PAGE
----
We use OpenVPN successfully between a few remote sites with a fairly simple/plain config. Maybe it's worth posting a separate question to try and debug the OpenVPN flakeyness you're seeing? –  James Jan 26 '10 at 17:34
    
If you haven't moved away from OpenVPN, you may even try using "proto TCP" instead of "proto UDP", there may be some time-out issues between the two sites that will work better with TCP, instead of the "stateless" UDP connection. On a bad connection, I was able to get a more stable tunnel using TCP instead of UDP. –  samt Feb 24 '10 at 2:08

You can use SSH's Tunnel feature for that. If you already have SSH set up (very likely) then this will be much easier than the alternatives for just connecting two hosts.

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I think he wants to tunnel IP, not just a single TCP session. –  Michael Graff Jan 20 '10 at 16:24
1  
@Michael Graff: That's what this does. –  Peter Eisentraut Oct 19 '10 at 16:36

I would also suggest using SSH tunnels feature. It is easy to set up and since you alluded to running ubuntu, there is even a SSH Tunnel Manager.

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ubuntu-tutorials.com/2008/06/18/… explains how to set up the proxy and direct firefox and DNS through it. Other programs that support SOCKS proxies should be able to access it as well. This should include your email, IRC, AIM, ICQ the list goes on. –  Justin S Jan 20 '10 at 5:38
    
My understanding is that SOCKS will only work for TCP traffic, and this requires host modification. (the end points aren't actually user hosts, but small linux routers) –  Joel K Jan 20 '10 at 16:20
    
It still may not fit what you need, but SOCKS can handle TCP and UDP traffic. –  Justin S Jan 20 '10 at 22:02

Why can't you use what works for Redhat on another linux system? It's not like they're different OSs at heart.

Let me expand on this.

I have used IPSEC to tunnel all traffic between two sites before, and it was not difficult to set up even without tools to do this. If there are scripts that work on redhat, can't you just steal those and run them on your other linux variants? Surely they are not that dissimilar.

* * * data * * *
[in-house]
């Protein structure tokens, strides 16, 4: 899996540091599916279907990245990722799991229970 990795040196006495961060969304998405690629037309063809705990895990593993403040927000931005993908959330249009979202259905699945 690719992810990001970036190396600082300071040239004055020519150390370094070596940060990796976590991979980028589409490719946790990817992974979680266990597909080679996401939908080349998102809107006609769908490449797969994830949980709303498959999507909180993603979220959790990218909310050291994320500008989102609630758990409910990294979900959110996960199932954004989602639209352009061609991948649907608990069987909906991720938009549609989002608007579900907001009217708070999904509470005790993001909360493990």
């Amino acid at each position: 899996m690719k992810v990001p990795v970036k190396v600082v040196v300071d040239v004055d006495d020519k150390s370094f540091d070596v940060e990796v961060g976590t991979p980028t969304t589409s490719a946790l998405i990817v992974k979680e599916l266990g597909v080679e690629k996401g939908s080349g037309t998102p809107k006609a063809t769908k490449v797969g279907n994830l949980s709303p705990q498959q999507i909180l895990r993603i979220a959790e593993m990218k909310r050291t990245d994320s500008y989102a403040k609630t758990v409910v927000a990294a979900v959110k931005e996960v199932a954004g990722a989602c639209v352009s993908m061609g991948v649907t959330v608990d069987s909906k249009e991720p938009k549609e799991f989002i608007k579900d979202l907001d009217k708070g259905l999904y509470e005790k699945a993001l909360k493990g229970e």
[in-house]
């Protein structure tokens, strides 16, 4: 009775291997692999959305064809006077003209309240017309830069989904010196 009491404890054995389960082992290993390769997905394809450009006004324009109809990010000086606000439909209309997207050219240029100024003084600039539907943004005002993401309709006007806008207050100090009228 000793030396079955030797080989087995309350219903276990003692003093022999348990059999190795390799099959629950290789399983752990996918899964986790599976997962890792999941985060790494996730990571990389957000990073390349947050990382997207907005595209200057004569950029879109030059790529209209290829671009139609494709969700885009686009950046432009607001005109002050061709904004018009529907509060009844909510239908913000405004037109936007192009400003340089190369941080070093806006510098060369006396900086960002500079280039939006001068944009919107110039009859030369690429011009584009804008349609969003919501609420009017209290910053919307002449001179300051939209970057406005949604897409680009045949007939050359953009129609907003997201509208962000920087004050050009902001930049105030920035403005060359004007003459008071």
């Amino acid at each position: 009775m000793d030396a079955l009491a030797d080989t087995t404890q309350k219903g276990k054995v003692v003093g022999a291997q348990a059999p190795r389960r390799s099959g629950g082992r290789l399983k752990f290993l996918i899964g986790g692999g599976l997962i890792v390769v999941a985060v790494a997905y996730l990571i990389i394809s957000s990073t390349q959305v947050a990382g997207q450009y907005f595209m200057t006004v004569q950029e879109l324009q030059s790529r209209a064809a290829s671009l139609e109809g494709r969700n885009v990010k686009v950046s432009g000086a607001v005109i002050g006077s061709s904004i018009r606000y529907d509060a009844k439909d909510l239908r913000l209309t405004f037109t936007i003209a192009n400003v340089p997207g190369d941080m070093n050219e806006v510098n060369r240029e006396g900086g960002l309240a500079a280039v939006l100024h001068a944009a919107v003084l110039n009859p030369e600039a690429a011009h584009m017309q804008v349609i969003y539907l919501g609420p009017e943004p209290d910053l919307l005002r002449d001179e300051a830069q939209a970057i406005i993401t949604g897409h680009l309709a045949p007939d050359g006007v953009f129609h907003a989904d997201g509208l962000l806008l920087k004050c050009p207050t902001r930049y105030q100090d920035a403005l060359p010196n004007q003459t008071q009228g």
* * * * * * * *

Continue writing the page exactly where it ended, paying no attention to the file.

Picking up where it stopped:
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After you've got about 50 machines, it starts to hurt my old brain to have more than 2 or 3 OSes. :) When everything is the same it also makes debugging a lot easier. –  Joel K Jan 20 '10 at 16:22
    
The redhat scripts are all smashed in with the ifup/ifcfg wrappers and not so easy to port... Still trying. :) But hoping there was a better way. –  Joel K Jan 20 '10 at 19:20

I've gotten a lot farther using the openswan and strongswan packages. I still don't have the tunnel up, but these seem to be the tools I want to use. Both are pretty poorly documented, and there seem to be a large number of options with no clear reasons to use one over the other.

So to reframe. has anyone setup openswan/strongswan successfully on Ubuntu using ubuntu debs? Any advice with regard to "IKE vs IKE2", "Encryption method", "PSK configuraton", dynamic port changing, etc.

Thanks..

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OpenVPN is really one of the most common, best understood and documented methods to link server hosts together like this.